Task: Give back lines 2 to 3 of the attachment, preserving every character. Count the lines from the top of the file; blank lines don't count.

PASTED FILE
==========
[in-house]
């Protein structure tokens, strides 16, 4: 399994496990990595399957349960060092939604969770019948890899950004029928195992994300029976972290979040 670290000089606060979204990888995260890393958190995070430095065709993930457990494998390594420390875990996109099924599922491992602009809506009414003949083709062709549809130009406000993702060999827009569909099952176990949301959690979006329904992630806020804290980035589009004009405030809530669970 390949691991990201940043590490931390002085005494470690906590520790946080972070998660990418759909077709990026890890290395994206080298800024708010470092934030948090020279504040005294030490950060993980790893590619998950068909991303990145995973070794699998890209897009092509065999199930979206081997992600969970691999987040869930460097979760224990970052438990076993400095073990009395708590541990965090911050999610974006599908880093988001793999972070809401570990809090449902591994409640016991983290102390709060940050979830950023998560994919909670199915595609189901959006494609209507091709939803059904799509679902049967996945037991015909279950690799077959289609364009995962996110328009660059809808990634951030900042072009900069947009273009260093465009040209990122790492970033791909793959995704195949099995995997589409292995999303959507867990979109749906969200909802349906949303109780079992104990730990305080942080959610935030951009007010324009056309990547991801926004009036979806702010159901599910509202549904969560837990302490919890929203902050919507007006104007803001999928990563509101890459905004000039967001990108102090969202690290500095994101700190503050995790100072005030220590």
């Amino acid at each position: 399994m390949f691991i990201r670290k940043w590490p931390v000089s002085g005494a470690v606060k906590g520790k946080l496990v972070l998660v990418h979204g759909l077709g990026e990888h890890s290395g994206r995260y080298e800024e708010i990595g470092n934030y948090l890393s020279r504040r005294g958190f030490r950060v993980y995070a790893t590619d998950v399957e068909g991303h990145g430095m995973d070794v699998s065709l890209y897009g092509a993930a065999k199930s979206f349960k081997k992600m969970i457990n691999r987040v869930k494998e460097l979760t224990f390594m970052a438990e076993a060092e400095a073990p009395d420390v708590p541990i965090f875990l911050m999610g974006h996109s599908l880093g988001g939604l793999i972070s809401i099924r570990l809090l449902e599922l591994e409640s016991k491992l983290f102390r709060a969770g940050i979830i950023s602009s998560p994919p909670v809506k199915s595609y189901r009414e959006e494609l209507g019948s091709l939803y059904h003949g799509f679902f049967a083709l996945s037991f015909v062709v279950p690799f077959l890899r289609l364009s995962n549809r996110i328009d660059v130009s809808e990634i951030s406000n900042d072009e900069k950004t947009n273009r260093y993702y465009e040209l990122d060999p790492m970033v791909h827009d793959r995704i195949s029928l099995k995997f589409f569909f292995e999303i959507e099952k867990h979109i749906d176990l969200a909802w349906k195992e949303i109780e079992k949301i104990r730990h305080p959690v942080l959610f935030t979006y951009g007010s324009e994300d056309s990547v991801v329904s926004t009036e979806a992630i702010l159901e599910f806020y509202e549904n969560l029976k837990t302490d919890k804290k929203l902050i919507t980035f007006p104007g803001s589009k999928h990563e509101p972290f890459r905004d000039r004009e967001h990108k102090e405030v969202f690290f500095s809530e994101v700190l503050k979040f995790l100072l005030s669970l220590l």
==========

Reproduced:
């Protein structure tokens, strides 16, 4: 399994496990990595399957349960060092939604969770019948890899950004029928195992994300029976972290979040 670290000089606060979204990888995260890393958190995070430095065709993930457990494998390594420390875990996109099924599922491992602009809506009414003949083709062709549809130009406000993702060999827009569909099952176990949301959690979006329904992630806020804290980035589009004009405030809530669970 390949691991990201940043590490931390002085005494470690906590520790946080972070998660990418759909077709990026890890290395994206080298800024708010470092934030948090020279504040005294030490950060993980790893590619998950068909991303990145995973070794699998890209897009092509065999199930979206081997992600969970691999987040869930460097979760224990970052438990076993400095073990009395708590541990965090911050999610974006599908880093988001793999972070809401570990809090449902591994409640016991983290102390709060940050979830950023998560994919909670199915595609189901959006494609209507091709939803059904799509679902049967996945037991015909279950690799077959289609364009995962996110328009660059809808990634951030900042072009900069947009273009260093465009040209990122790492970033791909793959995704195949099995995997589409292995999303959507867990979109749906969200909802349906949303109780079992104990730990305080942080959610935030951009007010324009056309990547991801926004009036979806702010159901599910509202549904969560837990302490919890929203902050919507007006104007803001999928990563509101890459905004000039967001990108102090969202690290500095994101700190503050995790100072005030220590």
């Amino acid at each position: 399994m390949f691991i990201r670290k940043w590490p931390v000089s002085g005494a470690v606060k906590g520790k946080l496990v972070l998660v990418h979204g759909l077709g990026e990888h890890s290395g994206r995260y080298e800024e708010i990595g470092n934030y948090l890393s020279r504040r005294g958190f030490r950060v993980y995070a790893t590619d998950v399957e068909g991303h990145g430095m995973d070794v699998s065709l890209y897009g092509a993930a065999k199930s979206f349960k081997k992600m969970i457990n691999r987040v869930k494998e460097l979760t224990f390594m970052a438990e076993a060092e400095a073990p009395d420390v708590p541990i965090f875990l911050m999610g974006h996109s599908l880093g988001g939604l793999i972070s809401i099924r570990l809090l449902e599922l591994e409640s016991k491992l983290f102390r709060a969770g940050i979830i950023s602009s998560p994919p909670v809506k199915s595609y189901r009414e959006e494609l209507g019948s091709l939803y059904h003949g799509f679902f049967a083709l996945s037991f015909v062709v279950p690799f077959l890899r289609l364009s995962n549809r996110i328009d660059v130009s809808e990634i951030s406000n900042d072009e900069k950004t947009n273009r260093y993702y465009e040209l990122d060999p790492m970033v791909h827009d793959r995704i195949s029928l099995k995997f589409f569909f292995e999303i959507e099952k867990h979109i749906d176990l969200a909802w349906k195992e949303i109780e079992k949301i104990r730990h305080p959690v942080l959610f935030t979006y951009g007010s324009e994300d056309s990547v991801v329904s926004t009036e979806a992630i702010l159901e599910f806020y509202e549904n969560l029976k837990t302490d919890k804290k929203l902050i919507t980035f007006p104007g803001s589009k999928h990563e509101p972290f890459r905004d000039r004009e967001h990108k102090e405030v969202f690290f500095s809530e994101v700190l503050k979040f995790l100072l005030s669970l220590l």